In 2009, the congregation I serve, Hollywood Lutheran Church, became involved in outreach to prisoners as a result of our compassion and response to one parolee who was sentenced to 3 more years for a technical violation of his parole. When he told other inmates about his church, they wrote to us, and we wrote back. We kept on responding to those who contacted us in the belief that we are ministering to Jesus by do this.
Then the King will say to those at his right hand, "Come, you that are blessed by my Father, inherit the kingdom prepared for you from the foundation of the world; for I was hungry and you gave me food, I was thirsty, and you gave me something to drink, I was a stranger and you welcomed me, I was naked and you gave me clothing, I was sick and you took care of me, I was in prison and you visited me." -- Matthew 25:34--36
Although our church has always practiced hospitality to strangers, and given out food to the hungry in our community on a weekly basis for many years, we were not prepared for prison work. Yet the need was so great, we were driven to respond by the genuine faith and open-heartedness of the inmates who begged us to not forget them or abandon them as many of their own families and friends had done.
In less than three years, our modest outreach to one person has become a full program which serves more than 100 people who are either inmates in 16 California prisons or parolees who have returned to Los Angeles County. All of these individuals have sought us out by referral from another inmate.
We are constantly looking for resources to sustain this growing ministry, which runs "on a shoestring" or on the faith alone (sola fide) that God will provide the resources we need just in time. We send Bibles, newsletters, weekly church worship folders and other resources to the prisons. We arrange for "pen pals" outside to write frequently to one or more inmates. We send small teams to visit inmates whenever possible, and provide limited case management social services for parolees, in the hopes of reintegrating them into society.
The Stories About Inmates We Serve
It should be said that many of these inmates are gay or transgender individuals, and many have had lives distorted by drugs and alcohol. Many of these inmates are African-American or Latino. And while our criminal justice system is tragically prejudiced to incarcerate a hugely disproportionate number of "minorities" while allowing white offenders to avoid lengthy prison terms (very often simply because minorities cannot afford private attorneys and the public defenders literally push people facing trial to accept a "plea bargain," which truthfully is no bargain!).
We chose the name Mariposa Ministry to reflect a double reality. Mariposa is the Spanish word for butterfly. A butterfly is not confined behind bars. So the butterfly has become the symbol of freedom through personal transformation. The word mariposa is also a slang term in Spanish for a gay person, and we embrace this word, especially, to play a role in redeeming gay and transgender inmates from the shame that many have felt for being both a sexual minority and a criminal offender.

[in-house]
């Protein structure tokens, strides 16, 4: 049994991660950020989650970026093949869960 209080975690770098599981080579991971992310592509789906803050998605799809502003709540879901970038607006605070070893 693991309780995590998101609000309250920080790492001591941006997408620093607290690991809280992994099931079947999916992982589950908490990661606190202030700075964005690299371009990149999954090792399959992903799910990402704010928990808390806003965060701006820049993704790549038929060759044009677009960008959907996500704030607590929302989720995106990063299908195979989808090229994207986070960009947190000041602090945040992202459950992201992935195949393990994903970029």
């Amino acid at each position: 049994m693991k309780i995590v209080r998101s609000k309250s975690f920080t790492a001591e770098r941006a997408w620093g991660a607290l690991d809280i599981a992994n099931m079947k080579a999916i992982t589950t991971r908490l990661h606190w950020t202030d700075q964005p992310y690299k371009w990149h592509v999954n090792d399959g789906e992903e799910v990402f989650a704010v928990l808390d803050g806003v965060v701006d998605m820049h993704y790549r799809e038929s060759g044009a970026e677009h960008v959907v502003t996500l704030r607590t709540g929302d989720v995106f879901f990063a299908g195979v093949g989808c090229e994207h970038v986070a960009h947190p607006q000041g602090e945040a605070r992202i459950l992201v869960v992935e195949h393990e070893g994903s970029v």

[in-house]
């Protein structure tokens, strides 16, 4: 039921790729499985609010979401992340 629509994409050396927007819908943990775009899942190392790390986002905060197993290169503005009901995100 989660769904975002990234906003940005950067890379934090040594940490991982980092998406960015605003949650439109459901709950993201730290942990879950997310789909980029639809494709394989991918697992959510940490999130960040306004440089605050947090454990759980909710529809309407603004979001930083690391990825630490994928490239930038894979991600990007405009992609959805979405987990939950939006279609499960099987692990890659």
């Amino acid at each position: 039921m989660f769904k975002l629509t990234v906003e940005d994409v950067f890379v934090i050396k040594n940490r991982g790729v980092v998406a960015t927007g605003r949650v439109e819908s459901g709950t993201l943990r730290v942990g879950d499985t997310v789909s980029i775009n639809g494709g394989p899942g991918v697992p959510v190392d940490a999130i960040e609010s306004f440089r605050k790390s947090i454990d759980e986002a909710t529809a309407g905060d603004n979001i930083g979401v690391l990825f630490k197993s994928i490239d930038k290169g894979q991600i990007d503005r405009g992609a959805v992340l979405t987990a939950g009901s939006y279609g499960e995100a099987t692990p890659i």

The particular needs of gay or transgender men in prison are important to understand, and so we have learned a great deal about prison culture and all of its serious problems from overcrowding to underlying corruption and abuse. Some of the inmates have HIV; many of them have other health issues. Very often there is no supportive family or community waiting for their release on parole, and we have seen some of the men for whom we had high hopes simply slip back into the street, gang or drug culture from which they came. Some have re-offended and are serving new sentences.
On the outside, the immediate need of new parolees is shelter or transitional housing, as well as meals, clothing and personal hygiene products, identification, and assistance with looking for honest work.
What the Larger Church Can Do
In addition to material resources and pen pals we are seeking, we also hope to build relationships with other congregations willing to involve themselves in outreach to inmates and parolees. In the Los Angeles area, we have already identified more than a half dozen Lutheran churches which are involved in some way with jails or prisons. Each congregation has a somewhat different model for its work.
In early 2012, at the urging of the Southwest California Synod Justice Team, Bishop Dean Nelson began to involve himself in this prison outreach effort, and has convened a Synod Prison Outreach Network to coordinate all our efforts.We continue to build relationships with other organizations working inside or outside the prison system, whether on behalf of inmates and parolees or in advocacy and reform efforts.
Hollywood Lutheran Church continues to grow through its commitment to minister to the marginalized in prisons, jails and on parole. If you are interested in involving yourself in or supporting this ministry, feel free to contact us.
You may also download more information about our work on our website, www.mariposa.hollywoodlutheran.org.
Download "Judgment is Coming!" a 5-minute speech on our prison work delivered at the Southwest California Synod ELCA Assembly in Glendale, California on June 1, 2012.